California: One of these counties is not like the others.
The big story with COVID-19 the past few weeks has been, of course, the out-of-control increase in new cases (if not actual deaths...yet) from the virus in red states like Texas, Florida and especially Arizona which were relatively unscathed throughout the spring while the pandemic was raging across Northeastern blue states like New York, New Jersey and Rhode Island, as well as Michigan and California.
While most of the states being hit with the summer wave are historically Republican strongholds (the states being hit hardest in June/July also include Georgia, Arkansas, South Carolina, etc.), there's one important exception to this: California, which was hit early but which clamped down fairly quickly, has re-emerged as a major hot spot. So what gives?
Well, California is a big state, of course (both population-wise and geographically), so I decided to take a look at the county-level rate of growth per capita. 58 counties makes for a nearly unreadable chart (see my 50-state weekly updates), so I decided to go with just 12: The 12 California counties with more than 5,000 confirmed cases of COVID-19 as of July 8th. These 12 counties also include over 83% of all California cases, so I'm not too concerned about the other 46 at the moment.
The graph below follows the growth of COVID-19 across all 12 of these counties since March 20th per 1,000 residents. The total county populations range from as low as 181,000 (Imperial) to as high as over 10 million (Los Angeles County). As you can see, one county in particular sticks out:
OK, so what's going on in Imperial County, California? Well, here's a map of California with all 12 counties marked. Five of them are in central CA, the other 7 are in the southern third of the state. And Imperial County is right at the very bottom (next to San Diego...except that San Diego is actually the third from the bottom on the per capita graph above):
Now let's zoom the map out a bit to see what's next to Imperial County outside the state:
Oh. Riverside and San Bernadino Counties also border Arizona, but you still get the point. Viruses don't know what a border is.
Of course, there's a second border as well...and as noted in this June 22nd article (h/t to Kurt Squire via Twitter for the link), there's a whole other problem here as well:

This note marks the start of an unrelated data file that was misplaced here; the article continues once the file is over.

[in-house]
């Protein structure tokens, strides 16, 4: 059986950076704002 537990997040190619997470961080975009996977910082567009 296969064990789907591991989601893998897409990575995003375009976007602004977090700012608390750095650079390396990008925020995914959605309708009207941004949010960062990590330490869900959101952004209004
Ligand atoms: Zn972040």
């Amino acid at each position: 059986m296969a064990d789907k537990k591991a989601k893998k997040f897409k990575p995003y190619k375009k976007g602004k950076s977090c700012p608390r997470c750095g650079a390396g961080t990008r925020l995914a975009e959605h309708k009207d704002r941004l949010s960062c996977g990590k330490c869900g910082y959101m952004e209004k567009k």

From El Centro Regional Medical Center, the largest hospital in California’s Imperial County, it takes just 30 minutes to drive to Mexicali, the capital of the Mexican state of Baja California. The international boundary that separates Mexicali from Imperial County is a bridge between nations. Every day, thousands of people cross that border for work or school. An estimated 275,000 US citizens and green card holders live in Baja California. El Centro Regional Medical Center has 60 employees who reside in Mexicali and commute across the border, CEO Adolphe Edward told Julie Small of KQED.
Now these inextricably linked places have become two of the most concerning COVID-19 hot spots in the US and Mexico. While Imperial County is one of California’s most sparsely populated counties, it has the state’s highest per capita infection rate — 836 per 100,000, according to the California Department of Public Health. This rate is more than four times greater than Los Angeles County’s, which is second-highest on that list. Imperial County has 4,800 confirmed positive cases and 64 deaths, and its southern neighbor Mexicali has 4,245 infections and 717 deaths.
The COVID-19 crisis on the border is straining the local health care system. El Centro Regional Medical Center has 161 beds, including 20 in its intensive care unit (ICU). About half of all its inpatients have COVID-19, Gustavo Solis reported in the Los Angeles Times, and the facility no longer has any available ventilators.
...The state requires counties to have a seven-day testing positivity rate of no more than 8% to enter Expanded Stage 2.
Still, the Imperial County Board of Supervisors is pushing Governor Gavin Newsom for local control over its reopening timetable. The county has a high poverty rate — 24% compared with the statewide average of 13% — and “bills are stacking up,” Luis Pancarte, chairman of the board, said on a recent press call.
He worries that because neighboring areas like Riverside and San Diego have opened some businesses with physical distancing measures in place, Imperial County residents will travel to patronize restaurants and stores. This movement could increase transmission of the new coronavirus, just as reopening Imperial County too soon could as well.